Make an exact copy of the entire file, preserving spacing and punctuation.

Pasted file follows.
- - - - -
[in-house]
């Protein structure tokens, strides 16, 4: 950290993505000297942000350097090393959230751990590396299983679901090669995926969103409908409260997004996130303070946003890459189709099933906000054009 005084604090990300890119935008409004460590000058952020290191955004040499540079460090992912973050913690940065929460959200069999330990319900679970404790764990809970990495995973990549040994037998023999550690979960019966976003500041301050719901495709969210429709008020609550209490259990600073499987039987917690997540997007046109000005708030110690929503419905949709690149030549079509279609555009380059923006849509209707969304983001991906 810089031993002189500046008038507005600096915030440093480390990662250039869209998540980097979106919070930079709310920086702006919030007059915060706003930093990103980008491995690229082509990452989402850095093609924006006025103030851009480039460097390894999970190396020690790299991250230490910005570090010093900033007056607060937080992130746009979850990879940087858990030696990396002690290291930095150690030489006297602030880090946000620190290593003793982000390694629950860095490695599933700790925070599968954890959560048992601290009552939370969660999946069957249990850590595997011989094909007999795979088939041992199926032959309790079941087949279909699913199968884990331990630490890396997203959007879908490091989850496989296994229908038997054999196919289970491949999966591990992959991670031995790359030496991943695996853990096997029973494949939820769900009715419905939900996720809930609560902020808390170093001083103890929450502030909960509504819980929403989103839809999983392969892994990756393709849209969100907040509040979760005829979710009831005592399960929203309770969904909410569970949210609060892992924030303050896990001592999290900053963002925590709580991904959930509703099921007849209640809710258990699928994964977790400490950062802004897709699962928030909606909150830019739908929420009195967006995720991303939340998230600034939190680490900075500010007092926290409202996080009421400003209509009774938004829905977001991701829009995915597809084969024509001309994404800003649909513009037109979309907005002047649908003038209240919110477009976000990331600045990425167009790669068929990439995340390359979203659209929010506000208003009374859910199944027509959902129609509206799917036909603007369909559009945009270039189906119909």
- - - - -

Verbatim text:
[in-house]
């Protein structure tokens, strides 16, 4: 950290993505000297942000350097090393959230751990590396299983679901090669995926969103409908409260997004996130303070946003890459189709099933906000054009 005084604090990300890119935008409004460590000058952020290191955004040499540079460090992912973050913690940065929460959200069999330990319900679970404790764990809970990495995973990549040994037998023999550690979960019966976003500041301050719901495709969210429709008020609550209490259990600073499987039987917690997540997007046109000005708030110690929503419905949709690149030549079509279609555009380059923006849509209707969304983001991906 810089031993002189500046008038507005600096915030440093480390990662250039869209998540980097979106919070930079709310920086702006919030007059915060706003930093990103980008491995690229082509990452989402850095093609924006006025103030851009480039460097390894999970190396020690790299991250230490910005570090010093900033007056607060937080992130746009979850990879940087858990030696990396002690290291930095150690030489006297602030880090946000620190290593003793982000390694629950860095490695599933700790925070599968954890959560048992601290009552939370969660999946069957249990850590595997011989094909007999795979088939041992199926032959309790079941087949279909699913199968884990331990630490890396997203959007879908490091989850496989296994229908038997054999196919289970491949999966591990992959991670031995790359030496991943695996853990096997029973494949939820769900009715419905939900996720809930609560902020808390170093001083103890929450502030909960509504819980929403989103839809999983392969892994990756393709849209969100907040509040979760005829979710009831005592399960929203309770969904909410569970949210609060892992924030303050896990001592999290900053963002925590709580991904959930509703099921007849209640809710258990699928994964977790400490950062802004897709699962928030909606909150830019739908929420009195967006995720991303939340998230600034939190680490900075500010007092926290409202996080009421400003209509009774938004829905977001991701829009995915597809084969024509001309994404800003649909513009037109979309907005002047649908003038209240919110477009976000990331600045990425167009790669068929990439995340390359979203659209929010506000208003009374859910199944027509959902129609509206799917036909603007369909559009945009270039189906119909």